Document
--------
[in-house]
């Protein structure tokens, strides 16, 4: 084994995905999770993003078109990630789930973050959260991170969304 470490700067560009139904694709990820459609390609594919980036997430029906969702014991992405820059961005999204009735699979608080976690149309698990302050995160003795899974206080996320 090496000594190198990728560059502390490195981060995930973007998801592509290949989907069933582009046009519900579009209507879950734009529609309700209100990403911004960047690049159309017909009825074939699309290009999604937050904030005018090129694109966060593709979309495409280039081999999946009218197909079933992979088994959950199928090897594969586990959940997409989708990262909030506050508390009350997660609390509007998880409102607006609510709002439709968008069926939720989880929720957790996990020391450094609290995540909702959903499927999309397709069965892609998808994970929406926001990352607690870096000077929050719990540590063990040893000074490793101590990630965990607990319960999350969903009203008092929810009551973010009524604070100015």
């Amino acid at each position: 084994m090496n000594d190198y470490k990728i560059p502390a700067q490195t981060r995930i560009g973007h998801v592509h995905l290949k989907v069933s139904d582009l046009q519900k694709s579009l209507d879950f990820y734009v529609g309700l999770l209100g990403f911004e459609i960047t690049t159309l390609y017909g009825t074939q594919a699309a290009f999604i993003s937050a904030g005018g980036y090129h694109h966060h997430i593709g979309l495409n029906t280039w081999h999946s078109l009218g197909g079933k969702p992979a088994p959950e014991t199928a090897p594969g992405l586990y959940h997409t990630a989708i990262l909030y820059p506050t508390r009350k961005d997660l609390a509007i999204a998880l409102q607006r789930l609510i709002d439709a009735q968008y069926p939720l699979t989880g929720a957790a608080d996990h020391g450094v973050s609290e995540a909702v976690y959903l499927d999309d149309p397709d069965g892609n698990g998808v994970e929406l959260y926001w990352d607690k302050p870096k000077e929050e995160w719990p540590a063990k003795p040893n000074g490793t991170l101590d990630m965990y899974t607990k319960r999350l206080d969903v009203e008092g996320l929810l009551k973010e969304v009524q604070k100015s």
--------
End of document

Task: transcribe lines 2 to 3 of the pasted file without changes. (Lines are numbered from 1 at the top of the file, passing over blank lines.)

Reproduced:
């Protein structure tokens, strides 16, 4: 084994995905999770993003078109990630789930973050959260991170969304 470490700067560009139904694709990820459609390609594919980036997430029906969702014991992405820059961005999204009735699979608080976690149309698990302050995160003795899974206080996320 090496000594190198990728560059502390490195981060995930973007998801592509290949989907069933582009046009519900579009209507879950734009529609309700209100990403911004960047690049159309017909009825074939699309290009999604937050904030005018090129694109966060593709979309495409280039081999999946009218197909079933992979088994959950199928090897594969586990959940997409989708990262909030506050508390009350997660609390509007998880409102607006609510709002439709968008069926939720989880929720957790996990020391450094609290995540909702959903499927999309397709069965892609998808994970929406926001990352607690870096000077929050719990540590063990040893000074490793101590990630965990607990319960999350969903009203008092929810009551973010009524604070100015």
């Amino acid at each position: 084994m090496n000594d190198y470490k990728i560059p502390a700067q490195t981060r995930i560009g973007h998801v592509h995905l290949k989907v069933s139904d582009l046009q519900k694709s579009l209507d879950f990820y734009v529609g309700l999770l209100g990403f911004e459609i960047t690049t159309l390609y017909g009825t074939q594919a699309a290009f999604i993003s937050a904030g005018g980036y090129h694109h966060h997430i593709g979309l495409n029906t280039w081999h999946s078109l009218g197909g079933k969702p992979a088994p959950e014991t199928a090897p594969g992405l586990y959940h997409t990630a989708i990262l909030y820059p506050t508390r009350k961005d997660l609390a509007i999204a998880l409102q607006r789930l609510i709002d439709a009735q968008y069926p939720l699979t989880g929720a957790a608080d996990h020391g450094v973050s609290e995540a909702v976690y959903l499927d999309d149309p397709d069965g892609n698990g998808v994970e929406l959260y926001w990352d607690k302050p870096k000077e929050e995160w719990p540590a063990k003795p040893n000074g490793t991170l101590d990630m965990y899974t607990k319960r999350l206080d969903v009203e008092g996320l929810l009551k973010e969304v009524q604070k100015s």